Purchases can be made using all interfaces of the platform. Payouts and refunds are initiated through the Gate API and Dashboard. While these features are supported for the card payment methods, some of them may be unavailable for alternative payment methods. For up-to-date information about individual payment methods, see their descriptions in the corresponding sections.

Figure: What are the differences between one-step and two-step purchases?

In short, the choice between one-step or two-step purchases depends on how quickly funds are debited and how quickly and easily they can be partially or fully returned after a payment is made.

A one-step purchase implies debiting funds without delay—as quickly as it is done in the payment systems. This is a good option when it comes to paying for goods or actually provided services and the amount of payment is fixed and can not be changed. To return the funds to the customer upon completing a one-step purchase, you need to issue a full or partial refund. One-step purchases are supported for different payment methods and can be used for loan repayment to microfinance organisations. For more information about this type of payment, see One-step purchase.

A two-step purchase includes two stages: placing a hold on funds, and after confirmation, debiting or returning them to the customer. The total amount of money that is to be eventually debited or returned can change from the previously held amount. This is a good option for different types of booking and renting services, services with prepayments and insurance premiums, and others. In such cases, the held funds can be debited upon the merchant's confirmation request or after a specified period of time. If the funds have not been debited, you can return them to the customer by releasing the hold on funds. If the funds have been debited, you can issue a refund (the same way it is done with one-step purchases). Two-step purchases are currently supported only for payment cards. For more information about this type of payment, see Two-step purchase.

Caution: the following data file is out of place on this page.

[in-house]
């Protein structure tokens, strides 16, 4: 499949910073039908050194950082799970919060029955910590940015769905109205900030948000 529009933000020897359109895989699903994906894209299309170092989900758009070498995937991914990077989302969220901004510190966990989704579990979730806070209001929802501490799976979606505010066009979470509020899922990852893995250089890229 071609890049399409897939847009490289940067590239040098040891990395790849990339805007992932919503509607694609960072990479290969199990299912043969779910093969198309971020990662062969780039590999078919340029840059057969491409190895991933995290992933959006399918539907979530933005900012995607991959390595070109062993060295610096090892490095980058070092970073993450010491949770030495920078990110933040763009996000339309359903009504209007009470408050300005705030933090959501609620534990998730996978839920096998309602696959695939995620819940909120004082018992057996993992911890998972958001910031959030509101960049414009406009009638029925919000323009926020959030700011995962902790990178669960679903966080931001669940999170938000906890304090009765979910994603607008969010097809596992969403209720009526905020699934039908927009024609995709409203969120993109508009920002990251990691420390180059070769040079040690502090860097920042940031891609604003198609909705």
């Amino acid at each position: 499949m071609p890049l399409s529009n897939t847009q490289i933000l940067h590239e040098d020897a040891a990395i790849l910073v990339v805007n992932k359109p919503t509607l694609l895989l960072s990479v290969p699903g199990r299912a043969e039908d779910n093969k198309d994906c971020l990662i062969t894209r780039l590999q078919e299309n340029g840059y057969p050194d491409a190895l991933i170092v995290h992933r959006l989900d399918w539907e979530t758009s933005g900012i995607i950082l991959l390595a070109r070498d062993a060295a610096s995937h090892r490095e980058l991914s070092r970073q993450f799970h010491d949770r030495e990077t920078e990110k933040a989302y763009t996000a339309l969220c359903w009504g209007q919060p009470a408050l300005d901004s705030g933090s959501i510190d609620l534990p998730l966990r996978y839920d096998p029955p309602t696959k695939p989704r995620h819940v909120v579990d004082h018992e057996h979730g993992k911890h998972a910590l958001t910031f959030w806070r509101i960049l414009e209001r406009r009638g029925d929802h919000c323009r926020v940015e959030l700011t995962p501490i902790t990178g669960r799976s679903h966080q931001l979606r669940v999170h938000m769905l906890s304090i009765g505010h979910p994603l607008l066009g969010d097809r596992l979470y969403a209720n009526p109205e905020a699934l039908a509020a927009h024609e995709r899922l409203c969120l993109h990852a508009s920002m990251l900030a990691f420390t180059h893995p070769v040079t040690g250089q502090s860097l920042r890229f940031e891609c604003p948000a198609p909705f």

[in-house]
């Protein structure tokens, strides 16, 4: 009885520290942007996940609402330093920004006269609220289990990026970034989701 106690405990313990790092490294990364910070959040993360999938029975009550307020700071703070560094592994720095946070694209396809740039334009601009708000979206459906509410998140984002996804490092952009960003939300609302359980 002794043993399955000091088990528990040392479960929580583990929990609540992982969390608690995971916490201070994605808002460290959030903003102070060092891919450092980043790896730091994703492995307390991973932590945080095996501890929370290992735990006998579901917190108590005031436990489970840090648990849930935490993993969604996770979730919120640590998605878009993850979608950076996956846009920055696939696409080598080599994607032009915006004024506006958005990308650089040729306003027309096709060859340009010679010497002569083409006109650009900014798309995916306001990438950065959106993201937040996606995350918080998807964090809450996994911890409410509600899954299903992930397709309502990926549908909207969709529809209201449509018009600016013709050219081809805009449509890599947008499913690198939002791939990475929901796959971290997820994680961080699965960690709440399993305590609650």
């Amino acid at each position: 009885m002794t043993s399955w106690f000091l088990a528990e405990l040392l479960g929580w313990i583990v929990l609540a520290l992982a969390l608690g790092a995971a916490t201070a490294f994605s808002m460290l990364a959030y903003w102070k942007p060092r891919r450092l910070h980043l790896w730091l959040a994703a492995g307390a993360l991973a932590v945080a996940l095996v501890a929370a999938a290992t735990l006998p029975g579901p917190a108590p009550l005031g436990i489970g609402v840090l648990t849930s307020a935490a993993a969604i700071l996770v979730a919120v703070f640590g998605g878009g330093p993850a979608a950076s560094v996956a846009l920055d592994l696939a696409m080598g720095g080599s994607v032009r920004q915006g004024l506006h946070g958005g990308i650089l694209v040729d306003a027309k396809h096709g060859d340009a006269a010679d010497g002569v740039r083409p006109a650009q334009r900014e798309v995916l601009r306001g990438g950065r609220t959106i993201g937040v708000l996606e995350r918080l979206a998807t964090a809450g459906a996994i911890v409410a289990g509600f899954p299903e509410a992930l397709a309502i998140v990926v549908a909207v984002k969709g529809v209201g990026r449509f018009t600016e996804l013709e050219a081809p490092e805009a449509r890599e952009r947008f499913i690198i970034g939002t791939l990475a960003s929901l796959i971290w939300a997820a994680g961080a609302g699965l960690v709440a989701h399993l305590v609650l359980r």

You can always consult the ecommpay key account managers on choosing the most suitable option for your business sphere in particular regions.

Figure: What are the differences between payment methods?

Payment methods within the ecommpay platform are ways of making payments characterised by supported operations, currencies, payment instruments, and user scenarios. The availability of these methods varies on a regional basis. For example, purchases made in Indonesian rupiah through online banking systems and purchases in the same currency by using e-wallets are two different payment methods. Thus, such characteristics specific to different regions and business spheres give relevance to the plethora of payment methods available within the platform. The ecommpay key account managers can provide you with deeper insights into specific payment methods and differences between them and help you select methods most suitable for your business activities.